EXHIBITION: Seeing Through a Glass Darkly
7 - 28 October 2011
Preview: Thursday 6th October, 6.00pm - 9.00 pm
Seeing Through a Glass Darkly is photographic exhibition of 7 artists from Lithuania and Russia. It presents an unofficial history of photographic work taken in Eastern Europe from 1960s to the present day. Over 40 meditative photographs are gathered in this exhibition, by some of the most important yet not fully discovered artists fromLithuania and Russia including Igor Mukhin, Antanas Sutkus, Andrey Tarkovsky and Rimaldas Viksraitis.
Based on the words of the Apostle Paul: "For Now we see through a glass darkly" this exhibition reminds us of the political uncertainty, as in Igor Mukhin's Moscow series taken during the coup of 1990s, and Andrey Tarkovsky's polaroids from Italy at the start of his exile in 1980s. Behind the first layer of straight photo reportage, Ramunas Danisevicius uncovers a psychological portrait of today's Lithuania. Antanas Sutkus's 1960s striking images from an orphanage for blind children are full of sadness and longing for truth, as in Plato's allegory of the cave, the reality is perceived partially, only seeing the shadows and hearing the echoes.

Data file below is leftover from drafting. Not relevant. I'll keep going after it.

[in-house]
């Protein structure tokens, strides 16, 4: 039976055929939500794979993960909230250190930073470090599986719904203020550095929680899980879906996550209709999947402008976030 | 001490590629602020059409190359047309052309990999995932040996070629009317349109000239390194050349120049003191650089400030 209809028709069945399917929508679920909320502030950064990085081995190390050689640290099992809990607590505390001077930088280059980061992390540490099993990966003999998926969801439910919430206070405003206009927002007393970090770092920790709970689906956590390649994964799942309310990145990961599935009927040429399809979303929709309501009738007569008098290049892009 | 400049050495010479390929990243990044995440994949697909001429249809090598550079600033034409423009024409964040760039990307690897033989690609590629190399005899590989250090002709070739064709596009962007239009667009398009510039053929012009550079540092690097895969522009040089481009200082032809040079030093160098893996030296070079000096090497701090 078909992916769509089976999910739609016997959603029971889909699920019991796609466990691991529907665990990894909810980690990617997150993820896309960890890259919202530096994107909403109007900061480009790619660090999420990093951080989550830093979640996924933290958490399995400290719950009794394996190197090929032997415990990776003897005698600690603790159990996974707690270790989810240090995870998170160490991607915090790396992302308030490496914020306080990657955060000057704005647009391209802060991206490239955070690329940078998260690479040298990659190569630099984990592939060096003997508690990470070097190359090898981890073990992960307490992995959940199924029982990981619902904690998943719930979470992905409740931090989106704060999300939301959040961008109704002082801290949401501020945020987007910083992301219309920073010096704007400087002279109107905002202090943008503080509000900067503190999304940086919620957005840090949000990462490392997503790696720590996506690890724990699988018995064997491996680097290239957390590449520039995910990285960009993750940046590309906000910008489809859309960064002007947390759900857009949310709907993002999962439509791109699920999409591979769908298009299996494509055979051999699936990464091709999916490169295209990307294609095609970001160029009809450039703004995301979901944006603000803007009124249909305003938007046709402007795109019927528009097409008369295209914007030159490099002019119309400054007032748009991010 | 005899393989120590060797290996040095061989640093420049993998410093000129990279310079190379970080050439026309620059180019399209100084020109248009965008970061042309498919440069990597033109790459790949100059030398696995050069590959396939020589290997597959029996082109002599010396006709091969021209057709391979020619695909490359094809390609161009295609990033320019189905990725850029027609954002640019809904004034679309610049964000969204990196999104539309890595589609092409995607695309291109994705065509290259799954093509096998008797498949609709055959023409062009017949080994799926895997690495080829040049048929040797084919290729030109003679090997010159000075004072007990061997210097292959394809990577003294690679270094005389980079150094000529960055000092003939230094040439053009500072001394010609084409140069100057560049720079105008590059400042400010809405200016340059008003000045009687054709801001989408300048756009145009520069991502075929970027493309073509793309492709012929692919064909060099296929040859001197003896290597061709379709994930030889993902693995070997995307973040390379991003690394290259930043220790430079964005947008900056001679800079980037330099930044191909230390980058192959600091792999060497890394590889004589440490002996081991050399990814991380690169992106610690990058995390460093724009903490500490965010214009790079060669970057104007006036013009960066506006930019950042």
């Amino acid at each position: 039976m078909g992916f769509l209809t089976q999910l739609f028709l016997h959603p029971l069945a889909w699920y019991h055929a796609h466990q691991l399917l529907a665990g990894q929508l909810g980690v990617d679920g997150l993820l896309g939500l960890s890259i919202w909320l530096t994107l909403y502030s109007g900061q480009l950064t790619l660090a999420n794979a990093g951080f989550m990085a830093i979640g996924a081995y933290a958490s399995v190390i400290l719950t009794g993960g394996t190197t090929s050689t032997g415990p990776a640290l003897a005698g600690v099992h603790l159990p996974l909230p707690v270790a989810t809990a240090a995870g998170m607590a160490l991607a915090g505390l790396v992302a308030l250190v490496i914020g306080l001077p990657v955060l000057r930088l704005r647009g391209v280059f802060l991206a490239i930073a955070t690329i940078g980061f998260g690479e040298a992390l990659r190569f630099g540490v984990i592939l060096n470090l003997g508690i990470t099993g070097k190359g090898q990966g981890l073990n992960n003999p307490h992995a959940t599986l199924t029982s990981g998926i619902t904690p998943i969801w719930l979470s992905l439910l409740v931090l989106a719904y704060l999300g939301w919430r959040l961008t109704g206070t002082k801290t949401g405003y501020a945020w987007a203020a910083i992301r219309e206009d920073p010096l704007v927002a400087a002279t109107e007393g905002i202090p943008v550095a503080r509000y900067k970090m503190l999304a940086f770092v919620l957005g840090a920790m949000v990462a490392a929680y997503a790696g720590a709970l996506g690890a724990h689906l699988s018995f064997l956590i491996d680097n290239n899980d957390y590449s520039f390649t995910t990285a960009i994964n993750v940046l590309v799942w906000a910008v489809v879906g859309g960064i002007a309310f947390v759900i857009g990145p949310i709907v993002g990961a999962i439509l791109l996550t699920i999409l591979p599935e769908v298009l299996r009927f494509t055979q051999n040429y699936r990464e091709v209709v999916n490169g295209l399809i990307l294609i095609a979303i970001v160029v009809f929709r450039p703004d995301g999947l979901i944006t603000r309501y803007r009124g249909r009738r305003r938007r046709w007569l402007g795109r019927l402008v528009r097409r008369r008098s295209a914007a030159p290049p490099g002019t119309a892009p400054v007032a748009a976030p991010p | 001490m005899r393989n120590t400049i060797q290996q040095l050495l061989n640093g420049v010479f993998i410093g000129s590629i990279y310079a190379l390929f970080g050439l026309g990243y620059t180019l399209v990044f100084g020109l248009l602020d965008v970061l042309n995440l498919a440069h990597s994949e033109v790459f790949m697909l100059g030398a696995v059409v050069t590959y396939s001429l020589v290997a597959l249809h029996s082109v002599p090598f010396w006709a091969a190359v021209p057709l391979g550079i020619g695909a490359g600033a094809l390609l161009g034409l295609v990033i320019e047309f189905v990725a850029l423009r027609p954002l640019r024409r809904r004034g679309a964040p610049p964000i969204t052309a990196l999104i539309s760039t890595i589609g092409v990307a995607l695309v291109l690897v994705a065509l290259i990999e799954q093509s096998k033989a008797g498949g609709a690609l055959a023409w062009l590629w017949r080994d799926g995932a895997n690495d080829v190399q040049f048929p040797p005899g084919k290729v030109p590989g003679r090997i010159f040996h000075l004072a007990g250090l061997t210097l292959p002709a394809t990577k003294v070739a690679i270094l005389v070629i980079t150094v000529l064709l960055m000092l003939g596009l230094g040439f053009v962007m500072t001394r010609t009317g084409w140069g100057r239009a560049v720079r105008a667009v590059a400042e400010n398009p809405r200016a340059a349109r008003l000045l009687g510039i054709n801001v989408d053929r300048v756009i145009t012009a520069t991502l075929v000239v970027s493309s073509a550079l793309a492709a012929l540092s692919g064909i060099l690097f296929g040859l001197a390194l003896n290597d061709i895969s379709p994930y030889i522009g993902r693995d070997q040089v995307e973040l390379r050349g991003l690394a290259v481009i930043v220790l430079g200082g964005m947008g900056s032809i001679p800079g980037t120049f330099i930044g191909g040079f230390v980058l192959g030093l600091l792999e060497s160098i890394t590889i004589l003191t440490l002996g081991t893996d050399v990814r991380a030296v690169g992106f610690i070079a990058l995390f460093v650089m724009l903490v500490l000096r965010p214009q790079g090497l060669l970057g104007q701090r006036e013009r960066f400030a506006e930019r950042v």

Focusing on photographs taken in unfamiliar places, ranging from Dmitri Konradt's lost courtyards of St Petersburg to Vaclovas's Straukas's foggy landscapes of small Lithuanian villages and Rimaldas Viksraitis's desolate farms, Seeing Through a Glass Darkly projects a deeply poetic visual perspective of life in Lithuania and Russia bypassing ideology and official history.
The exhibition is open Monday to Friday 8.30am - 6.30pm. Saturdays by appointment.
For more information or to book an appointment contact Anya Stonelake on +44(0)7949 100 956